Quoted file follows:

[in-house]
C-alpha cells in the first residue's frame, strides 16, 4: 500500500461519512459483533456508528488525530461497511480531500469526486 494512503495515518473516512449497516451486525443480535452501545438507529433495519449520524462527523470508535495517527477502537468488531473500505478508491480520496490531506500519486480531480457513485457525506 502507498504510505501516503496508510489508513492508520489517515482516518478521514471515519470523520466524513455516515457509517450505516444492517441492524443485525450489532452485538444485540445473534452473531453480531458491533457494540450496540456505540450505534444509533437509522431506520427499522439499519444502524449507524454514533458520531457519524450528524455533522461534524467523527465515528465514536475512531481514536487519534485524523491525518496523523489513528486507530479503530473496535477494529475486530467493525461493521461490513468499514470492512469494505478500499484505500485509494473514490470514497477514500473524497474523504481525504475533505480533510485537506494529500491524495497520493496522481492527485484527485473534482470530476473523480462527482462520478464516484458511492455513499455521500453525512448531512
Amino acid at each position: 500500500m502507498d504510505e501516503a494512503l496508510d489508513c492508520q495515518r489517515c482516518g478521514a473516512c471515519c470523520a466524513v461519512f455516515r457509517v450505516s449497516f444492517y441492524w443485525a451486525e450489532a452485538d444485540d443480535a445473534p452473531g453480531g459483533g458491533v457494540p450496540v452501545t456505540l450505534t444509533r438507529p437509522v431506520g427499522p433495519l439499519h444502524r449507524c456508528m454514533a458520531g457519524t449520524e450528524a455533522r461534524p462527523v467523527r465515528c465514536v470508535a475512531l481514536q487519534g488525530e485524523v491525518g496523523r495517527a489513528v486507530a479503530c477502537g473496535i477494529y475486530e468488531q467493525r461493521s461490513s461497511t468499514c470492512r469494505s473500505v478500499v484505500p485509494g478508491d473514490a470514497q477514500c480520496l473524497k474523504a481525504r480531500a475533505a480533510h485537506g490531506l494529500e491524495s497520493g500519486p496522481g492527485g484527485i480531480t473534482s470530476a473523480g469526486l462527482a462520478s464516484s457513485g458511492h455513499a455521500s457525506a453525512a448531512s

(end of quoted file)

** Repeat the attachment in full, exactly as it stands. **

[in-house]
C-alpha cells in the first residue's frame, strides 16, 4: 500500500461519512459483533456508528488525530461497511480531500469526486 494512503495515518473516512449497516451486525443480535452501545438507529433495519449520524462527523470508535495517527477502537468488531473500505478508491480520496490531506500519486480531480457513485457525506 502507498504510505501516503496508510489508513492508520489517515482516518478521514471515519470523520466524513455516515457509517450505516444492517441492524443485525450489532452485538444485540445473534452473531453480531458491533457494540450496540456505540450505534444509533437509522431506520427499522439499519444502524449507524454514533458520531457519524450528524455533522461534524467523527465515528465514536475512531481514536487519534485524523491525518496523523489513528486507530479503530473496535477494529475486530467493525461493521461490513468499514470492512469494505478500499484505500485509494473514490470514497477514500473524497474523504481525504475533505480533510485537506494529500491524495497520493496522481492527485484527485473534482470530476473523480462527482462520478464516484458511492455513499455521500453525512448531512
Amino acid at each position: 500500500m502507498d504510505e501516503a494512503l496508510d489508513c492508520q495515518r489517515c482516518g478521514a473516512c471515519c470523520a466524513v461519512f455516515r457509517v450505516s449497516f444492517y441492524w443485525a451486525e450489532a452485538d444485540d443480535a445473534p452473531g453480531g459483533g458491533v457494540p450496540v452501545t456505540l450505534t444509533r438507529p437509522v431506520g427499522p433495519l439499519h444502524r449507524c456508528m454514533a458520531g457519524t449520524e450528524a455533522r461534524p462527523v467523527r465515528c465514536v470508535a475512531l481514536q487519534g488525530e485524523v491525518g496523523r495517527a489513528v486507530a479503530c477502537g473496535i477494529y475486530e468488531q467493525r461493521s461490513s461497511t468499514c470492512r469494505s473500505v478500499v484505500p485509494g478508491d473514490a470514497q477514500c480520496l473524497k474523504a481525504r480531500a475533505a480533510h485537506g490531506l494529500e491524495s497520493g500519486p496522481g492527485g484527485i480531480t473534482s470530476a473523480g469526486l462527482a462520478s464516484s457513485g458511492h455513499a455521500s457525506a453525512a448531512s